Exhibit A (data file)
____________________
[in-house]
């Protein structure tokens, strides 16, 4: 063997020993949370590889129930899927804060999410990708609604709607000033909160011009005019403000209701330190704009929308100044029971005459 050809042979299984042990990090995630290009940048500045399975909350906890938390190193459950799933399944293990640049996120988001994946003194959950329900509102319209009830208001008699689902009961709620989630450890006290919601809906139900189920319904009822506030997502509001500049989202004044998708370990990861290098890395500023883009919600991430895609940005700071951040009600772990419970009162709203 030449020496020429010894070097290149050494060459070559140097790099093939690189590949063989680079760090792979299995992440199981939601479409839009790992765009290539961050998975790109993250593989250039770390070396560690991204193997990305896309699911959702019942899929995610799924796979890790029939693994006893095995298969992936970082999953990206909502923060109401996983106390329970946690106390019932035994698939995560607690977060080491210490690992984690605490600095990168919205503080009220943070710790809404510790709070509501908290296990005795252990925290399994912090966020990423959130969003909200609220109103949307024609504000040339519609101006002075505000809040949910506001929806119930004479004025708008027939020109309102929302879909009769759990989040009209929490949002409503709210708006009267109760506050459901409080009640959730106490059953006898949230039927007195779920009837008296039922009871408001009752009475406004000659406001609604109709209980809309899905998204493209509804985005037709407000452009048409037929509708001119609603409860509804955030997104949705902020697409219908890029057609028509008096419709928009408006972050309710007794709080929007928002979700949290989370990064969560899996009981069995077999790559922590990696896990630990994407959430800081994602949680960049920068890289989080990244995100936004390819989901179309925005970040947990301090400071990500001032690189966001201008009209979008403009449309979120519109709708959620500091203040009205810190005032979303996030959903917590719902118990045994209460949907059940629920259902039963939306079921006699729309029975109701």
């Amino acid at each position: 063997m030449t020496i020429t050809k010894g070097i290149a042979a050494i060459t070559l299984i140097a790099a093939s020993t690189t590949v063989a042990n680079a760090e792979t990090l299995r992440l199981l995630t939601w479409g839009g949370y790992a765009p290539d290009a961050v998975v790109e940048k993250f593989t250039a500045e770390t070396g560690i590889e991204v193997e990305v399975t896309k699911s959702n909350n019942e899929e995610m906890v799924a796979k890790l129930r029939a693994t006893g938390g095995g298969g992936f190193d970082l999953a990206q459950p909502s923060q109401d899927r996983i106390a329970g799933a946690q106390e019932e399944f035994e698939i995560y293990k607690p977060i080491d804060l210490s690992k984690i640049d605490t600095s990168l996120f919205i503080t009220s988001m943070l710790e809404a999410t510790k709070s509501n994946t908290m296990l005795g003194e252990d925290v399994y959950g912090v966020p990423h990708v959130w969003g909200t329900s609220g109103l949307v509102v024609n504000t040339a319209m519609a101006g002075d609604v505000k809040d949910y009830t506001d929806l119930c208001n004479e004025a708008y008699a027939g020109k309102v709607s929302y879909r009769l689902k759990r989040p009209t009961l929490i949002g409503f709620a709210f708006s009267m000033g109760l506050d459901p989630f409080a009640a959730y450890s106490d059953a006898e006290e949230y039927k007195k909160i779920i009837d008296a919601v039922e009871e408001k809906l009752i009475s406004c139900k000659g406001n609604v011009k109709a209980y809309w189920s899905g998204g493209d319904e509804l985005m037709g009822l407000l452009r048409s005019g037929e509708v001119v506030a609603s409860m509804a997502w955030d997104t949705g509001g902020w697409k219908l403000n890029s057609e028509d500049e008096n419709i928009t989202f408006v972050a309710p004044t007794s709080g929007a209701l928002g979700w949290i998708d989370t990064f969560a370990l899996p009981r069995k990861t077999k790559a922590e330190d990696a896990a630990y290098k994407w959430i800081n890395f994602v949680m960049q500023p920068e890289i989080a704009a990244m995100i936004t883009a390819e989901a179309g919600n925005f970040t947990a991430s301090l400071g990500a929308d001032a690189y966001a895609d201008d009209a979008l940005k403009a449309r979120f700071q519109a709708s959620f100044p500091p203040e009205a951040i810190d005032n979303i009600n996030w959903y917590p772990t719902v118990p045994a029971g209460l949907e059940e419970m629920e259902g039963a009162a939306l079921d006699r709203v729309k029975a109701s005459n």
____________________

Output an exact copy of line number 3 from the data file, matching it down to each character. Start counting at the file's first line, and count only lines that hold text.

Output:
């Amino acid at each position: 063997m030449t020496i020429t050809k010894g070097i290149a042979a050494i060459t070559l299984i140097a790099a093939s020993t690189t590949v063989a042990n680079a760090e792979t990090l299995r992440l199981l995630t939601w479409g839009g949370y790992a765009p290539d290009a961050v998975v790109e940048k993250f593989t250039a500045e770390t070396g560690i590889e991204v193997e990305v399975t896309k699911s959702n909350n019942e899929e995610m906890v799924a796979k890790l129930r029939a693994t006893g938390g095995g298969g992936f190193d970082l999953a990206q459950p909502s923060q109401d899927r996983i106390a329970g799933a946690q106390e019932e399944f035994e698939i995560y293990k607690p977060i080491d804060l210490s690992k984690i640049d605490t600095s990168l996120f919205i503080t009220s988001m943070l710790e809404a999410t510790k709070s509501n994946t908290m296990l005795g003194e252990d925290v399994y959950g912090v966020p990423h990708v959130w969003g909200t329900s609220g109103l949307v509102v024609n504000t040339a319209m519609a101006g002075d609604v505000k809040d949910y009830t506001d929806l119930c208001n004479e004025a708008y008699a027939g020109k309102v709607s929302y879909r009769l689902k759990r989040p009209t009961l929490i949002g409503f709620a709210f708006s009267m000033g109760l506050d459901p989630f409080a009640a959730y450890s106490d059953a006898e006290e949230y039927k007195k909160i779920i009837d008296a919601v039922e009871e408001k809906l009752i009475s406004c139900k000659g406001n609604v011009k109709a209980y809309w189920s899905g998204g493209d319904e509804l985005m037709g009822l407000l452009r048409s005019g037929e509708v001119v506030a609603s409860m509804a997502w955030d997104t949705g509001g902020w697409k219908l403000n890029s057609e028509d500049e008096n419709i928009t989202f408006v972050a309710p004044t007794s709080g929007a209701l928002g979700w949290i998708d989370t990064f969560a370990l899996p009981r069995k990861t077999k790559a922590e330190d990696a896990a630990y290098k994407w959430i800081n890395f994602v949680m960049q500023p920068e890289i989080a704009a990244m995100i936004t883009a390819e989901a179309g919600n925005f970040t947990a991430s301090l400071g990500a929308d001032a690189y966001a895609d201008d009209a979008l940005k403009a449309r979120f700071q519109a709708s959620f100044p500091p203040e009205a951040i810190d005032n979303i009600n996030w959903y917590p772990t719902v118990p045994a029971g209460l949907e059940e419970m629920e259902g039963a009162a939306l079921d006699r709203v729309k029975a109701s005459n």